As expected, the general election which took place in the Czech Republic on 20-21 October, was won by authoritarian, populist oligarch Andrej Babiš. He is well known for his brutal business practices, his desire to curtail the role of parliament, and his urge to interfere with the media. Although he is currently being prosecuted for financial irregularities, he and his ANO party nonetheless won 29.64% of the popular vote.
The usually right-of-centre Civic Democratic Party (ODS), some of whose top politicians recently moved sharply to the extreme right, came second with 11.32%. In third place was the anti-establishment Pirate Party, with 10.79%, while the Czech-Japanese-Korean activist Tomio Okamura’s sharply xenophobic, anti-refugee and anti-Muslim Freedom and Direct Democracy (SPD) party was fourth, with 10.64% of the vote.
The left, meanwhile, met with electoral disaster. The Czech Social Democratic Party, which has to date been the senior partner in the government coalition and which in 2013 won 20.45% of the vote, saw its share crash to a mere 7.27% – putting it behind even the unreconstructed Communist Party, which won 7.76%.
But what matters in the Czech elections is not the number of votes, but the number of seats gained. Babiš’s ANO won only 78 seats in parliament’s 200-seat lower chamber, and at this stage, it’s far from clear with whom it will form a governing coalition.
Babiš cannot go in with the fascist SPD or the communists alone: ANO-plus-SPD equals 100 seats, while ANO-plus-Communist Party comes to 93. Even though Babiš wants to make “simplifying” changes to the Czech constitution, this appears impossible after the election, because none of the potential coalitions of partners that might support this would reach the three-fifths majority (120 seats) required for constitutional changes.
There’s been speculation that ANO could form a coalition with the right-of-centre ODS, but that would still only get it to a mere 103 seats. Coalitions of several parties are also being discussed; the strongest possible combinations of three or four parties would have 125 of the 200 seats. The ultimate question, then, is whether the hard-right SPD will be included.
Pirates and cynics
Babiš has tried to reassure the world that he is strongly pro-European, adding that he is not in favour of forming a government coalition with SPD extremists. But at the same time, he has expressed intentions to form a pan-European “anti-refugee” alliance in order to stop all immigration into Europe.
In the past, he has issued various brutal anti-refugee statements, and in his new “EU anti-refugee project”, Babiš is hoping to gain the support of the new Austrian Chancellor, migration hawk Sebastian Kurz.
The problem with Babiš, though, is he can’t be taken at his word. In business and in politics alike, he has a long record of almost always doing the exact opposite of what he promises. And while Western commentators might justifiably be wary of a potentially anti-European, xenophobic, authoritarian and anti-refugee leader who might further destabilise Europe, the fact is, in spite of Babiš’s win in the Czech election, his position seems rather unstable.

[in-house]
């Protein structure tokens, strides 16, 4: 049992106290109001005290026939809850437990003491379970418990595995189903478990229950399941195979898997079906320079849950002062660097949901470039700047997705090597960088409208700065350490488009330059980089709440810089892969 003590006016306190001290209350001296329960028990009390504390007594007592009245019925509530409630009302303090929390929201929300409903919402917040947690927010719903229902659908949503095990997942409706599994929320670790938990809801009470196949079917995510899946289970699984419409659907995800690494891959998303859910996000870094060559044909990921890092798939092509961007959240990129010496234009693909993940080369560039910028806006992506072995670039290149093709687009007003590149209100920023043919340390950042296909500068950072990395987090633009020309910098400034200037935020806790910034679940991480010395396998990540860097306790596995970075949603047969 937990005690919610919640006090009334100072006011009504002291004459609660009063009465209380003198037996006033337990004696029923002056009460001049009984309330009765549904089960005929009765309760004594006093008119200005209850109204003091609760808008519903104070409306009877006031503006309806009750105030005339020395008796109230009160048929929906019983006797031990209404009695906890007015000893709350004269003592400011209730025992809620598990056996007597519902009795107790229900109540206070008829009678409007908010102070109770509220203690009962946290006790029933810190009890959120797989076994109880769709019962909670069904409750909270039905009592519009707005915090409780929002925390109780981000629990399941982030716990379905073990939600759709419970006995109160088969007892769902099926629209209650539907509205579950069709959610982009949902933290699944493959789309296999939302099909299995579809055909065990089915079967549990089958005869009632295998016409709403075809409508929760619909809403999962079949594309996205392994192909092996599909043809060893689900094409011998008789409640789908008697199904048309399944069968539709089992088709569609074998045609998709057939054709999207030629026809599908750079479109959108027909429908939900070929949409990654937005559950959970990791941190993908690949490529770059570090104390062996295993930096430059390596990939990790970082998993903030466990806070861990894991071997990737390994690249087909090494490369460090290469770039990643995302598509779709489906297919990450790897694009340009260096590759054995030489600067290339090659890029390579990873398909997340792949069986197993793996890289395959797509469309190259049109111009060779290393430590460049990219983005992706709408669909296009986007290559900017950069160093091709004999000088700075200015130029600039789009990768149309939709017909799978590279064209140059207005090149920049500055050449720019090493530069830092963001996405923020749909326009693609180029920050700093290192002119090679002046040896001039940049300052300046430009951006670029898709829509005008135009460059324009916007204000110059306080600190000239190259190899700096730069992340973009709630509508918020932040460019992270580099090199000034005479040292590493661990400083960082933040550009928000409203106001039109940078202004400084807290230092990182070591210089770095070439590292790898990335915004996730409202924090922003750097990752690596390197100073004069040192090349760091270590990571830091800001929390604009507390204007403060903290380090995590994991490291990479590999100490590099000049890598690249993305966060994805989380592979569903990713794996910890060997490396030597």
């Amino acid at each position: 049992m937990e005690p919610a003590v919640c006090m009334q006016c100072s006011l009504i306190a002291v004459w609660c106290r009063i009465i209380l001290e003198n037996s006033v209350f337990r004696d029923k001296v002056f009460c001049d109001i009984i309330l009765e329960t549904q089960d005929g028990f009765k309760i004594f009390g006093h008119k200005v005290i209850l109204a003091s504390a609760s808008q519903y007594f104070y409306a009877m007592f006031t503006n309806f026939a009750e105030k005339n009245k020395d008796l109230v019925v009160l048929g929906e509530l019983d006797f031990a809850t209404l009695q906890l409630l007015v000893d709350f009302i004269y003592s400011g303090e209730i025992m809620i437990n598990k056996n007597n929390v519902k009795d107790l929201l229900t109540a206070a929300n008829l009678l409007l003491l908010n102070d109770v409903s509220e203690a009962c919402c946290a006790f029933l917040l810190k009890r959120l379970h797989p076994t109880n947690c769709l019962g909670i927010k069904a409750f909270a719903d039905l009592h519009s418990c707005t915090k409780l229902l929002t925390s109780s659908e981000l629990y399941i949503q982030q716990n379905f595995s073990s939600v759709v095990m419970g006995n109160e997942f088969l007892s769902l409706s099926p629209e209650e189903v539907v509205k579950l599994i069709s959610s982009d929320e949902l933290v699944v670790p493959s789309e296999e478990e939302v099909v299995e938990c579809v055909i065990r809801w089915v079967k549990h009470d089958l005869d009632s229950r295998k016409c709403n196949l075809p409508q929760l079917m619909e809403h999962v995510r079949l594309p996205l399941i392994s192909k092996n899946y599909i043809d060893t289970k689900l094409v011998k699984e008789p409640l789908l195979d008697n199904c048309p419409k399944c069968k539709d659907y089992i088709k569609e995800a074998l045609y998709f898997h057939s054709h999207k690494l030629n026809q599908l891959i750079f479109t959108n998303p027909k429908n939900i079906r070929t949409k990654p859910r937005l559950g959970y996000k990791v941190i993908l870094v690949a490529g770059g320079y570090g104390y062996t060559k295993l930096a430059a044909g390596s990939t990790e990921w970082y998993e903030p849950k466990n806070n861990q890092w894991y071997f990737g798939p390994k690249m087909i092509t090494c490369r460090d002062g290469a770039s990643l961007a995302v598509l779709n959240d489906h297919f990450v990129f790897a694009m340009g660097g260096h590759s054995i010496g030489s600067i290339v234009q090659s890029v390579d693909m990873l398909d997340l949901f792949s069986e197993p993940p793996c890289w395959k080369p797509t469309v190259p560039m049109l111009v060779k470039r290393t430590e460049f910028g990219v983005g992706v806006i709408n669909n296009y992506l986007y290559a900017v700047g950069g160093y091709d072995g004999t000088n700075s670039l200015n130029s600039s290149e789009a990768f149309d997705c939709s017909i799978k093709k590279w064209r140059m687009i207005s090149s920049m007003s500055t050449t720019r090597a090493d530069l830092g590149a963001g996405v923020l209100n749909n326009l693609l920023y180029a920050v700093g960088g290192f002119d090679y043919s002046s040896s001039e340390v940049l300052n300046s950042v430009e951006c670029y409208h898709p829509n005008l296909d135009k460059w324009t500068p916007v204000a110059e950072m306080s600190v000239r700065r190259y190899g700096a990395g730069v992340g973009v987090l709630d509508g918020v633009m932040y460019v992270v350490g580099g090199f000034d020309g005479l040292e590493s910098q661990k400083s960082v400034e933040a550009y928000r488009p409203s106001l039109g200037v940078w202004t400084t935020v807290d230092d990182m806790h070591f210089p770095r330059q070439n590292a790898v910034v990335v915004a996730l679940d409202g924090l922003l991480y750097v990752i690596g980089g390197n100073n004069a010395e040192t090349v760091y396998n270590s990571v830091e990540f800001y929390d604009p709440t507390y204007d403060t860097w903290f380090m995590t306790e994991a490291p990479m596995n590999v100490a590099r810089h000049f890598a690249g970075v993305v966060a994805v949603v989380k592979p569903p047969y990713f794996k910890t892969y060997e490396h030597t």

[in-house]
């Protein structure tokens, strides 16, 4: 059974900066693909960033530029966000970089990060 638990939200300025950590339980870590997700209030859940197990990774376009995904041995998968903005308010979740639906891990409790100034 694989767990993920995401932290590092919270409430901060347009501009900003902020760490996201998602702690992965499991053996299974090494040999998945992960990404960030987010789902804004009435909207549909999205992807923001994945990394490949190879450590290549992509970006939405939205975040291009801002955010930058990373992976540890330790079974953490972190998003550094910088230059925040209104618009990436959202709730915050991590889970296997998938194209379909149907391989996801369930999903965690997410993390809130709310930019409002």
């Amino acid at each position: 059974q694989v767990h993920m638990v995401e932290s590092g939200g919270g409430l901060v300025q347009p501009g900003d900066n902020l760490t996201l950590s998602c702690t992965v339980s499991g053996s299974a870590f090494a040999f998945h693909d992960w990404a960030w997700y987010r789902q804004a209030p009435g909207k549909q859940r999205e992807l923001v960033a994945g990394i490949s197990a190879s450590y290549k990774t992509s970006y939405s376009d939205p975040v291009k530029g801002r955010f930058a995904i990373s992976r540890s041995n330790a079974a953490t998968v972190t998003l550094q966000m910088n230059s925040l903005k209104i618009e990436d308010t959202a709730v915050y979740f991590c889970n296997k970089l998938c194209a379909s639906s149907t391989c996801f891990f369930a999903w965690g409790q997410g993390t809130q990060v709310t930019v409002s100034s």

With the exception of the ODS, most of the other parties might be unwilling or unable to form a lasting coalition. The anti-establishment Pirate Party, which has entered parliament for the first time by winning 22 seats, has no consistent ideology or political programme, and its elected figures are politically inexperienced; its incoherence means it could disintegrate within weeks.
The same applies to the anti-Muslim, anti-immigration and fiercely xenophobic SPD. Only couple of years ago, its leader Okamura was still an ardent supporter of multiculturalism and of welcoming foreigners. Cynics say that someone may have advised Okamura to stand on an anti-Muslim, anti-refugee platform simply to gain access to large amounts of money; after all, many Czech politicians enter parliament principally to gain access to lucrative contracts.
Babiš is also dogged by the European Union’s OLAF anti-fraud office, which is investigating allegations of fraud and misuse of EU subsidies for his entertainment centre Čapí hnízdo (A Stork’s Nest). The inquiry is reportedly nearing completion. Should he be prosecuted or even jailed, it could be disastrous for his party, an extremely autocratic organisation that would all likelihood collapse without him.
So why exactly did the Czech general public vote for an authoritarian oligarch who has promised to “simplify” parliament and who is under criminal investigation for fraud? I spent the election weekend talking to voters in the Czech Republic, and their views were almost unanimous. As one told me: “All the establishment politicians over the past 28 years of post-communism have been corrupt. This is why we have now voted for an anti-establishment figure. Are we bothered that Babiš is being prosecuted for financial irregularities? No, we admire him for being able to outwit evil Brussels.”
This piece has been updated to correct the number of parliamentary votes needed to pass constitutional changes. The correct number is a three-fifths majority, i.e. 120 seats.